NSF I-Corps Milwaukee site Director and UW-Milwaukee Associate Professor of Mechanical Engineering, Dr. Ilya Avdeev, was recently awarded $600,000 from the National Science Foundation for his Milwaukee Water-Energy Nexus Education Initiative.
The objective of the proposed RET Site renewal is to build and support a sustainable scalable RET network of schools, principals, teachers, and industrial partners working together to transform STEM education in Milwaukee, connecting students’ passions and aspirations with exciting opportunities to make a difference through research, engineering, and manufacturing innovation. It is expected that new curricula and school-wide transformations will have an impact on 5,000-10,000 students from high-need urban public high schools in the city of Milwaukee.
The aim is to catalyze a sustainable RET network that empowers teachers to experiment and make STEM learning exciting, grants principals and administration license to support these experiments (and experiment themselves), and, through the industrial element of the program, build the kind of partnerships that would make learning more contextual and help support program growth.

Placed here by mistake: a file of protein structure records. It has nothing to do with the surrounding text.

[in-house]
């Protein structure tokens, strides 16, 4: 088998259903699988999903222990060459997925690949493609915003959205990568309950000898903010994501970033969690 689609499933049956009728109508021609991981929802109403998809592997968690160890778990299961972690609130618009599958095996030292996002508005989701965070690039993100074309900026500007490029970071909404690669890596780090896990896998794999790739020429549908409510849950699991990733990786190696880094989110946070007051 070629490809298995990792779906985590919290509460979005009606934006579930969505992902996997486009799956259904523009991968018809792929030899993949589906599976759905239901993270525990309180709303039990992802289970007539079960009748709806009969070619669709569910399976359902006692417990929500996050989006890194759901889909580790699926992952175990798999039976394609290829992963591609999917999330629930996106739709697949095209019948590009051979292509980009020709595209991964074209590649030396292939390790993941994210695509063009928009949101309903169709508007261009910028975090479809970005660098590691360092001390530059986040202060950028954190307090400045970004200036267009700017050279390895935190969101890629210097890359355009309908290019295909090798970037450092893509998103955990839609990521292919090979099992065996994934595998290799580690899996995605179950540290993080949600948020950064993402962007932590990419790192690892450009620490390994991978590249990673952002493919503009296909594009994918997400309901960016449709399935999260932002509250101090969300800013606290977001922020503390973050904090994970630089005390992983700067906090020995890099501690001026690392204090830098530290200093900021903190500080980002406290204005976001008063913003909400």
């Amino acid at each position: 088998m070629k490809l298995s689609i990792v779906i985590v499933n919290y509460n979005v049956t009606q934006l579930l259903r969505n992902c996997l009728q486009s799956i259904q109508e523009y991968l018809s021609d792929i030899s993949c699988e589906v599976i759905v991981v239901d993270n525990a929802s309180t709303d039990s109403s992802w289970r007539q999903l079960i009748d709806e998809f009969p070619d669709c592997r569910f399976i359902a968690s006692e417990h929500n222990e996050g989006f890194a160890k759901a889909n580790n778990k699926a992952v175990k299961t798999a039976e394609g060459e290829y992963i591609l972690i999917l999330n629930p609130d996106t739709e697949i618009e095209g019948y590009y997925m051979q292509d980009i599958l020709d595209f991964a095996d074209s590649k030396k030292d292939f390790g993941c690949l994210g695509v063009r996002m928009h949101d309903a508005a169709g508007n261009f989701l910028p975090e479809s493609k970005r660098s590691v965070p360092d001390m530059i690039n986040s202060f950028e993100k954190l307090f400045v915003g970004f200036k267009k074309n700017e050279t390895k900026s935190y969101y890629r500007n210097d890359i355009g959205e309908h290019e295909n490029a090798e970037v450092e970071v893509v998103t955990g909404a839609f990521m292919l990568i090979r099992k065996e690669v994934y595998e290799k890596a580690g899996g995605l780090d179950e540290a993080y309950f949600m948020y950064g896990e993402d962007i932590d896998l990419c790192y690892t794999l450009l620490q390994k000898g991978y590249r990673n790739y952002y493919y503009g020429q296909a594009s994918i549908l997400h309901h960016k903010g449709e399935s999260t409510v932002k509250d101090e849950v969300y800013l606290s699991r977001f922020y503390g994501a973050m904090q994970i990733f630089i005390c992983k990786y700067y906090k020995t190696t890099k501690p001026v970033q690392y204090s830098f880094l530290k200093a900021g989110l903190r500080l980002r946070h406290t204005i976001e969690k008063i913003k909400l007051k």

This RET Site offers an intensive seven-week summer experience for 10 teachers per year beginning in late June and ending in early August. The teachers participate in highly structured, team-oriented research projects focused on the water-energy nexus research theme and academic-year curricular development activities. To provide support beyond the classroom, the program will also engage school principals. The teachers’ professional development will include a Design Thinking boot camp, curriculum design mentoring, and avatar classroom training. Two RET network conferences will be held annually in which the teachers present their research projects and develop academic-year curriculum. During the first semester of the academic year, the teachers will implement the in-depth six- to eight-week curricular modules that they developed during the summer. The RET site and its activities directly align with the Milwaukee Public Schools District’s Comprehensive Math and Science Plan. It will be evaluated in quantitatively terms of participation, impact on students’ knowledge and interest in engineering careers, and their mastery of core science concepts that are targeted by the Design Based Learning (DBL) units. By focusing on the water-energy nexus, a topic of broad social impact that is attractive to high school students, it is hoped that the serious economic issues in Milwaukee related to the continuous decline in the number of K-12 students (particularly females and under-represented minorities) who pursue STEM careers will be addressed.